Since Gutenberg, every major political upheaval has been at least partially provoked and promulgated by a tidal-wave of hard-hitting pamphleteering. As the French situationist Guy Debord put it, not books but pamphlets change the world. Modern politics is unthinkable without innumerable ideologists committed to promoting their message as effectively as they can. Short, sharp, insurrectionary, the form of the pamphlet is itself the basis for the genre of the manifesto, in which conspiracies are allegedly exposed, principles of revolt declared, justice affirmed, and organizations consolidated. The pamphlet is the preferred tool of those desiring to be what the Bulgarian writer Elias Canetti once referred to in Crowds and Power as ‘the increase pack.’ It’s no surprise that pamphlets almost have to be amateurish in their design aesthetic — otherwise one might suspect their authors of not being committed enough, of being seduced away from the real issues, of having already too good a grip on establishment tools of power. It’s also no surprise pamphlets tend to suppress proper names or proliferate pseudonyms, proclaim that they are against copyright and other bourgeois property provisions — otherwise they might run the risk of appearing hypocritical. But you don’t have to believe the hype, as the phrase has it, and it’s not certain whether anyone ever really did. Take the analyses of the media theorist Marshall McLuhan, ‘The medium is the message,’ he once famously said, before altering his own message slightly, to: ‘The medium is the massage.’ Media purport to provide you with information — the latest news, for example, or maxims for action — but what they really do, as McLuhan also emphasized, is provide forms of psycho-physiological therapy. Media are essentially remedial; remedial in fact in a number of different senses: not only do they aim to remedy hurts or deficiencies, correct or improve skills; they are literally re-medial, being media about media. ‘The “content” of a medium is always another medium’ proclaims McLuhan. Media don’t ratify a particular viewpoint, but rather render it relative to their own operations; indeed, they drive the proliferation of competing viewpoints in the service of their own dissemination. In other words, media always aim for a mass-age. They effectively produce masses of anonymous persons who, despite not knowing each other, start to act unconsciously in comparable ways precisely because they are all users of the same medium / media. This irrevocable human submission to media creates a kind of ‘Narcissus-Narcosis,’ that is, the druggy, self-loving affects that media users experience, for the most part not suspecting that the limits of the medium are the limits of their world. McLuhan called the new interstellar vistas opened up by the early-modern print revolution the ‘Gutenberg Galaxy’. For McLuhan, the linearity, anonymity, and mass-production of print have consequences for the human sensorium: the suppression of orality-aurality to the benefit of vision, the in-dividuation of persons, and social segmentation. The ‘visual homogenizing of experience’ and functional differentiation of modern social systems is an effect of the dominance of a particular medium, print, a dominance that is now past in the new audio-visual mayhem ushered in by television, etc. In McLuhan’s terms, we are all narcoleptic narcissists, except at those rare moments when the emergence of a new medium shocks us into a momentary recognition that our ways of thinking are programmed by media — before we settle back again into the next generation of self-confirming narcoses.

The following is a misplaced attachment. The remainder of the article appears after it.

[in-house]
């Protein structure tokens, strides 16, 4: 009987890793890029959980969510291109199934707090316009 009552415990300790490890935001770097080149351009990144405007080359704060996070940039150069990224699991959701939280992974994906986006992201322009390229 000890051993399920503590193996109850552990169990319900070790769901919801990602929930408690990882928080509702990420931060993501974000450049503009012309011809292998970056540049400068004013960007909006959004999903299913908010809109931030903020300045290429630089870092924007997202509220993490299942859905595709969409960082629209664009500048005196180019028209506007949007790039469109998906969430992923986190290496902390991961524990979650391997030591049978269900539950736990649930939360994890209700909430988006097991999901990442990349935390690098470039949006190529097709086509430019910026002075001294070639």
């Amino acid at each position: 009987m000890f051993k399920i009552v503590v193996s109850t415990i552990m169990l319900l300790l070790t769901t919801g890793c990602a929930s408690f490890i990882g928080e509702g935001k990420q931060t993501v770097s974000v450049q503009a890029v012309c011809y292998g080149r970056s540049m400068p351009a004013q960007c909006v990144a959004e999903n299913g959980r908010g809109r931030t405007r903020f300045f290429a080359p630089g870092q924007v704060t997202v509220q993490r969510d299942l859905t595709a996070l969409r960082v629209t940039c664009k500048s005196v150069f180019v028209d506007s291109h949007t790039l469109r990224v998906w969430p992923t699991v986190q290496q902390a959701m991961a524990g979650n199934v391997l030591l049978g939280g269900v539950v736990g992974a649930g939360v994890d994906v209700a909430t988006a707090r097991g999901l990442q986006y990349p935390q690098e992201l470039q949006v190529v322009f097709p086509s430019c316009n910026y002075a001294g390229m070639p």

Art is not however a manifestation of media but rather, transforms the media upon which it operates. Art can alert us to our own media-narcoses by means of media themselves. Marco Fusinato selects five pamphlets with titles such as ‘The Capitalist System’ and ‘Theses on the Imaginary Party’ — a form he has long been collecting — and literally blows them up. Fusinato transforms these five pamphlets into five quadripartite works. Every piece of information in the pamphlets has been retained by Fusinato, nothing is lost: the front and back covers, the inside covers, all down-folded pages overprinted, all up-facing pages overprinted. Once handheld, amateurish, multiple, these pages are enlarged, rendered stationary, interior, compacted, until the putative information is overloaded and becomes not so much a galaxy of stars as a fortress of obscurity. The pamphlet once directed against noise becomes an element and tonality of noise itself.